The Centers for Disease Control and Prevention (CDC) has finally identified a primary suspect in the wave of vaping-related lung illnesses and deaths.

Examining lung tissue samples of patients hospitalized with vaping-related illnesses, 100 percent tested positive for vitamin e acetate, often used to cut marijuana oils. This was not a surprise to those who have been arguing that the cause of these illnesses is not the commercial e-cigarette market, but the illicit market for THC vapes.

For the past three months, the CDC’s data showed a clear pattern. Those getting sick have been vaping illicit or adulterated THC. A tiny minority of patients claimed to have vaped just nicotine but were often found to be lying, most likely due to the fact that marijuana is still a schedule one substance.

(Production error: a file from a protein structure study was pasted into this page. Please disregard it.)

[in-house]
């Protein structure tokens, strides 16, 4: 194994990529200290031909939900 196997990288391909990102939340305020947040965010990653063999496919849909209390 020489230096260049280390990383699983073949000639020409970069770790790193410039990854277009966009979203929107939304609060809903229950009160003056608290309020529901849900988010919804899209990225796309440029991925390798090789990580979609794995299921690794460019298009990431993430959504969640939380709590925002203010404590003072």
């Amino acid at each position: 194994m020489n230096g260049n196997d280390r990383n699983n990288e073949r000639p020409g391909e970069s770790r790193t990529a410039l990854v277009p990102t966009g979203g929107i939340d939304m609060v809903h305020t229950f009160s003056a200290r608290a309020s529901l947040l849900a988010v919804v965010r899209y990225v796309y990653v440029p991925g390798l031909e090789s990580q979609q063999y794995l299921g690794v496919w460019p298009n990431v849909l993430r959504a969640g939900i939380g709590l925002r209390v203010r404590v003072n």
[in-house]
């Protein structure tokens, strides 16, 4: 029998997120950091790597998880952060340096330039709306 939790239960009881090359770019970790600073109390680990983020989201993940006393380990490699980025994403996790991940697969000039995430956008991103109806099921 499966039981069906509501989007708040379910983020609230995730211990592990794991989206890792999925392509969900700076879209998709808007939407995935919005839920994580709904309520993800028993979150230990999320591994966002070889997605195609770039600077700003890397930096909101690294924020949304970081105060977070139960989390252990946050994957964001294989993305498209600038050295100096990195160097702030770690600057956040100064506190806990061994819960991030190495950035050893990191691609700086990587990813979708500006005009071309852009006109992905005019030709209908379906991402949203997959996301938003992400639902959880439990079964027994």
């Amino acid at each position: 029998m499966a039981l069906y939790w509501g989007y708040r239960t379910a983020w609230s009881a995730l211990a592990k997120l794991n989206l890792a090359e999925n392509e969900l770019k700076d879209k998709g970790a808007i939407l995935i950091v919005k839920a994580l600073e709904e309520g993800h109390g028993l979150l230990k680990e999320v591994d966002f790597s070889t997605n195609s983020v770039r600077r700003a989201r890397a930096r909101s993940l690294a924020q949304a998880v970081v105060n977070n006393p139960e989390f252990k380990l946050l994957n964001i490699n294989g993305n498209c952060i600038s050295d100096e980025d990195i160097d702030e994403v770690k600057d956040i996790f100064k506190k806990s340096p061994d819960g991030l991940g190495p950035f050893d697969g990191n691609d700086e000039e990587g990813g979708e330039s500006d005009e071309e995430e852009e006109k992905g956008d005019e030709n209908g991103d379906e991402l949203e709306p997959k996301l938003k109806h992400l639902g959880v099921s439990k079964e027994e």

It should have been obvious to CDC that regular e-cigarettes were not and could not have been causing these illnesses. Commercial nicotine e-cigarettes have been on the American and European markets for more than a decade and are used by tens of millions of people.

In Europe, there is no such outbreak of vaping-related illnesses, nor is there one in Canada. According to the Deputy Director of CDC Anne Schuchat, the agency doesn’t believe these illnesses were occurring in previous years but being underreported. Instead, on October 25, Schuchat told journalists on a telebriefing, “we think something riskier is in much more frequent use.”

Read full article here.

Guy Bentley – Real Clear Policy – November 22, 2019.

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